When ‘Critical Access’ Hospitals Are Not So Critical

AMITE, La. — Hood Memorial Hospital is just the kind of health care facility where the federal government hopes to save money. The two-story brick hospital, about an hour north of New Orleans, hasn’t been full in at least two decades, and the yellowing hallways are lined with empty rooms.

When 'Critical Access' Hospitals Are Not So Critical

Hood Memorial Hospital CEO Hoppie Jones stands in a waiting room at the Amite, La. hospital (Photo by Jenny Gold/KHN).

CEO Hoppie Jones says that on an average day, fewer than four of the hospital’s 25 beds are occupied. Jones is a slight man in his 60s, and his face is creased with the stresses of his monumental task: keeping the doors of the hospital open despite losing money 11 out of the past 12 years.

Last year, the hospital had a $700,000 loss on its $7.5 million in total operating expenses, according to data provided by the American Hospital Directory based on the hospital’s Medicare filings.

One of the only bright spots on Jones’ balance sheet is the extra money he receives from the federal government through a program for critical access hospitals —small, rural facilities that receive a higher Medicare reimbursement rate to help keep them afloat. But while Hood is in a small town, it is not geographically isolated: there are at least four other competitor hospitals within a 26 mile radius, including three other critical access facilities.

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In the ongoing deficit reduction talks, critical access hospitals have been singled out at least twice as a program ripe for cutting: in President Barack Obama’s budget proposal and by the Congressional Budget Office.

The critical access program was created by Congress in 1997, after a wave of rural hospitals closures, to make sure Americans in isolated areas would still have access to health care. Hospitals with 25 or fewer beds that are at least 35 miles away from another facility, or 15 miles across secondary roads to account for difficult terrain such as mountains, rivers or snow, can qualify. The Medicare Payment Advisory Commission (MedPAC) estimates that in 2003, Medicare paid hospitals in the program an average of $850,000 more than the agency otherwise would have.

But there was also a loophole: states could waive the distance requirement and designate small hospitals considered “necessary providers” as critical access hospitals as well, even if they were close to other facilities. Governors were eager to provide their small, struggling facilities with extra federal dollars, and the program spread quickly until more than 1,300 — nearly one in four acute care hospitals — had been designated as critical access facilities. The federal government “was asleep at the switch” and simply let too many hospitals into the program, explains John Sheehan, a hospital Medicare consultant with BKD in St. Louis, Mo.

The growth of the program slowed in 2006, when Congress eliminated the exception, but hospitals like Hood that had already been given the designation were grandfathered. President Barack Obama’s budget proposal recommends narrowing the definition of a critical access hospital to exclude those that are within 10 miles of another hospital – a move that has the potential to change the status of 61 hospitals, saving $4 billion.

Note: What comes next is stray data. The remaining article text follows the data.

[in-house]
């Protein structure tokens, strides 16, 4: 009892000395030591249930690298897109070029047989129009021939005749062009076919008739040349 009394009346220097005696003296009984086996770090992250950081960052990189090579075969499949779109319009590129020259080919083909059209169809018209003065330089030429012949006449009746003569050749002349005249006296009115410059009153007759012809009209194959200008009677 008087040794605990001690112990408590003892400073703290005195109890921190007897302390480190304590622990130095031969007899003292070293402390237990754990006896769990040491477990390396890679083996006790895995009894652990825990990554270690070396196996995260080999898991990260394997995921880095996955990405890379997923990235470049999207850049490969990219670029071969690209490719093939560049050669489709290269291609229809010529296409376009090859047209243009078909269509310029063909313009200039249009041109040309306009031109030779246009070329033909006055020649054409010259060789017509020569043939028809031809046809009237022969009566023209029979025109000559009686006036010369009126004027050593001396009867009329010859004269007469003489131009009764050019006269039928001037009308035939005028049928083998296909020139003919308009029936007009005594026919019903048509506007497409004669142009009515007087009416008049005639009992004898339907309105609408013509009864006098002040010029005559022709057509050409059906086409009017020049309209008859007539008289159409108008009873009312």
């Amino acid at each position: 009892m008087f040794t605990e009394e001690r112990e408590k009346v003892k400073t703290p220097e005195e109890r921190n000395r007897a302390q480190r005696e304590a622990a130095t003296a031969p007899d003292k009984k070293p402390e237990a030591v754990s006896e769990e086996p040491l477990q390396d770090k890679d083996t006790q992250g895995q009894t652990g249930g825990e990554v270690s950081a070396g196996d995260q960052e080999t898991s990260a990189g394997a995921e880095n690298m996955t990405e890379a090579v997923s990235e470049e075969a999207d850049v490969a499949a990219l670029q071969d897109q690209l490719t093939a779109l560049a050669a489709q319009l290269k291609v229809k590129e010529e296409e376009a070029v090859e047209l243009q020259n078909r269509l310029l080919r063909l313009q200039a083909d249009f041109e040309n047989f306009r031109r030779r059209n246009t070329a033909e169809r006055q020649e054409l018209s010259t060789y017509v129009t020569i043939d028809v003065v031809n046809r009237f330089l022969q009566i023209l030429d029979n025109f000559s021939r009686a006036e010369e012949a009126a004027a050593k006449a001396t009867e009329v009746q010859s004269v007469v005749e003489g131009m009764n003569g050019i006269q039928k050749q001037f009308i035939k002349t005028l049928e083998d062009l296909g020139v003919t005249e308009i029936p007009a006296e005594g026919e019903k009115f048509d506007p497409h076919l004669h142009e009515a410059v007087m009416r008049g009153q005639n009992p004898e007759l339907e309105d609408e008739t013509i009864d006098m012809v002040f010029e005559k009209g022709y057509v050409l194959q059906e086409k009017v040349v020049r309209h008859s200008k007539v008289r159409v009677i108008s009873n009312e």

Forty-one percent of hospitals in the program are already losing money, according to the National Rural Health Association, and the loss of funding could mean they will close. While some of these facilities may be redundant, closing any hospital, even one that is often empty, is painful for a community and can leave some rural Americans struggling to access care. 

When 'Critical Access' Hospitals Are Not So Critical

Shirley Holden, a patient at Hood Memorial Hospital (Photo by Jenny Gold/KHN).

Shirley Holden, 78, was an inpatient at Hood for a week in November while being treated for dehydration. Holden has been coming to Hood since it first opened in 1971 and argues that seniors in Amite need a hospital in town because “a lot of us just can’t afford to hire someone to take us to another hospital, and all of our families work.”  If the hospital closed, she says, “mostly I’d stay at home. I would not be going to North Oaks or anywhere else unless I went on a stretcher.”

When Holden started visiting Hood, it was a thriving full-service hospital that delivered babies, performed surgeries and had 45 inpatient beds. But the specialists who used to work at the hospital moved away to work for larger facilities.

Hood shrank to 25 beds and became a short-term acute care hospital. In 2003, it was designated by the government as a critical access hospital, which Jones says has allowed the hospital to stay in business. The old operating rooms are now used to store extra beds and old incubators. Patients in need of specialty care, including labor and delivery, are transferred to nearby facilities.

When 'Critical Access' Hospitals Are Not So Critical

Some old operating rooms at Hood Memorial Hospital are now used to store supplies (Photo by Jenny Gold/KHN).

“Our function is to stabilize patients and send them out,” explains Jones. “One of the best things we ever did was build a heliport.” 

Lallie Kemp Medical Center is just eight miles away, but it’s another critical access hospital with limited service options.  While the presence of this smaller facility could be what costs Hood its extra funding under the president’s plan, North Oaks Medical Center 22 miles away has proven to be the bigger threat to Hood’s financial stability.